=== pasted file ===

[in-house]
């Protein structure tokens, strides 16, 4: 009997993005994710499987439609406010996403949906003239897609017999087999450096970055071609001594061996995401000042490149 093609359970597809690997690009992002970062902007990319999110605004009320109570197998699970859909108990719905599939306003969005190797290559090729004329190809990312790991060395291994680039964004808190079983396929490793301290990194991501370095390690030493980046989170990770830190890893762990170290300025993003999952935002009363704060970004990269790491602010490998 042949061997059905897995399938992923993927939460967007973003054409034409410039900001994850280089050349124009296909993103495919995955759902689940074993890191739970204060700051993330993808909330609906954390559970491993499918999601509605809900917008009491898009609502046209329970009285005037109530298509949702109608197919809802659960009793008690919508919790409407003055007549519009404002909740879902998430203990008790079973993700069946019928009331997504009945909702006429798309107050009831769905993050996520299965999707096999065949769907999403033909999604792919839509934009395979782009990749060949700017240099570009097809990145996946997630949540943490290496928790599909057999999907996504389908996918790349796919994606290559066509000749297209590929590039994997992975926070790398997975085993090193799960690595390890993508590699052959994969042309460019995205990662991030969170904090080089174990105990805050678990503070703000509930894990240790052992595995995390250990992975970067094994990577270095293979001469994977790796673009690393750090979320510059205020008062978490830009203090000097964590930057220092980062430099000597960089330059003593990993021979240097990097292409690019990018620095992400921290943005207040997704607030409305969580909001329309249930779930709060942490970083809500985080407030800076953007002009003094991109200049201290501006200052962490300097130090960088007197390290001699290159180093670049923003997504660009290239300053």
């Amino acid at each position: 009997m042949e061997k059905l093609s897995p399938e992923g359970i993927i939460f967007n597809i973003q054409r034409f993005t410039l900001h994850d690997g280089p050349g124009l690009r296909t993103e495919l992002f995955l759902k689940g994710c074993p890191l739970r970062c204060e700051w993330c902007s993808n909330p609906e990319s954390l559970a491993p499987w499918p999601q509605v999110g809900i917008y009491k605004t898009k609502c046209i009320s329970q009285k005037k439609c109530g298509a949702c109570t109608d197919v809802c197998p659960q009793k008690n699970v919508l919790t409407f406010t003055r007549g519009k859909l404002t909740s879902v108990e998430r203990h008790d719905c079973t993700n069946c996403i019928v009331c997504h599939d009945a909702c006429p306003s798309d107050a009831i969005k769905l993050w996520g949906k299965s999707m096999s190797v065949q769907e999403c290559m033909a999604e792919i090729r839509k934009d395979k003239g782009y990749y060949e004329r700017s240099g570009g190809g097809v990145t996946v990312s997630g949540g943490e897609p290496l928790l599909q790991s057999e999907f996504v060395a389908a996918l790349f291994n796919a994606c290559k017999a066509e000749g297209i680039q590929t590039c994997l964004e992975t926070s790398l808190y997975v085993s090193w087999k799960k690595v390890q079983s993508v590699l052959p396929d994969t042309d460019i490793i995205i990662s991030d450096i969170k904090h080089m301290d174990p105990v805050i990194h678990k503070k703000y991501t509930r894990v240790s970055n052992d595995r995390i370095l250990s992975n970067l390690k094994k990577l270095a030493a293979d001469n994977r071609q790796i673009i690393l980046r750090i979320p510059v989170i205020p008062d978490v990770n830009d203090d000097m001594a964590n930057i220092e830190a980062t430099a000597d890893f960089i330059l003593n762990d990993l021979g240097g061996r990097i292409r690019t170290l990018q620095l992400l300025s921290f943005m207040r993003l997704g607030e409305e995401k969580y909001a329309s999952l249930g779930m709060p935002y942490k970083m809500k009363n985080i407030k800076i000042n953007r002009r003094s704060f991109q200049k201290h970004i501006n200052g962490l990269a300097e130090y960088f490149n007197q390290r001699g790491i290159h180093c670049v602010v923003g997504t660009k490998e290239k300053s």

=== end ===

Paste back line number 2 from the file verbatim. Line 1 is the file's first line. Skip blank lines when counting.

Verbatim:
């Protein structure tokens, strides 16, 4: 009997993005994710499987439609406010996403949906003239897609017999087999450096970055071609001594061996995401000042490149 093609359970597809690997690009992002970062902007990319999110605004009320109570197998699970859909108990719905599939306003969005190797290559090729004329190809990312790991060395291994680039964004808190079983396929490793301290990194991501370095390690030493980046989170990770830190890893762990170290300025993003999952935002009363704060970004990269790491602010490998 042949061997059905897995399938992923993927939460967007973003054409034409410039900001994850280089050349124009296909993103495919995955759902689940074993890191739970204060700051993330993808909330609906954390559970491993499918999601509605809900917008009491898009609502046209329970009285005037109530298509949702109608197919809802659960009793008690919508919790409407003055007549519009404002909740879902998430203990008790079973993700069946019928009331997504009945909702006429798309107050009831769905993050996520299965999707096999065949769907999403033909999604792919839509934009395979782009990749060949700017240099570009097809990145996946997630949540943490290496928790599909057999999907996504389908996918790349796919994606290559066509000749297209590929590039994997992975926070790398997975085993090193799960690595390890993508590699052959994969042309460019995205990662991030969170904090080089174990105990805050678990503070703000509930894990240790052992595995995390250990992975970067094994990577270095293979001469994977790796673009690393750090979320510059205020008062978490830009203090000097964590930057220092980062430099000597960089330059003593990993021979240097990097292409690019990018620095992400921290943005207040997704607030409305969580909001329309249930779930709060942490970083809500985080407030800076953007002009003094991109200049201290501006200052962490300097130090960088007197390290001699290159180093670049923003997504660009290239300053």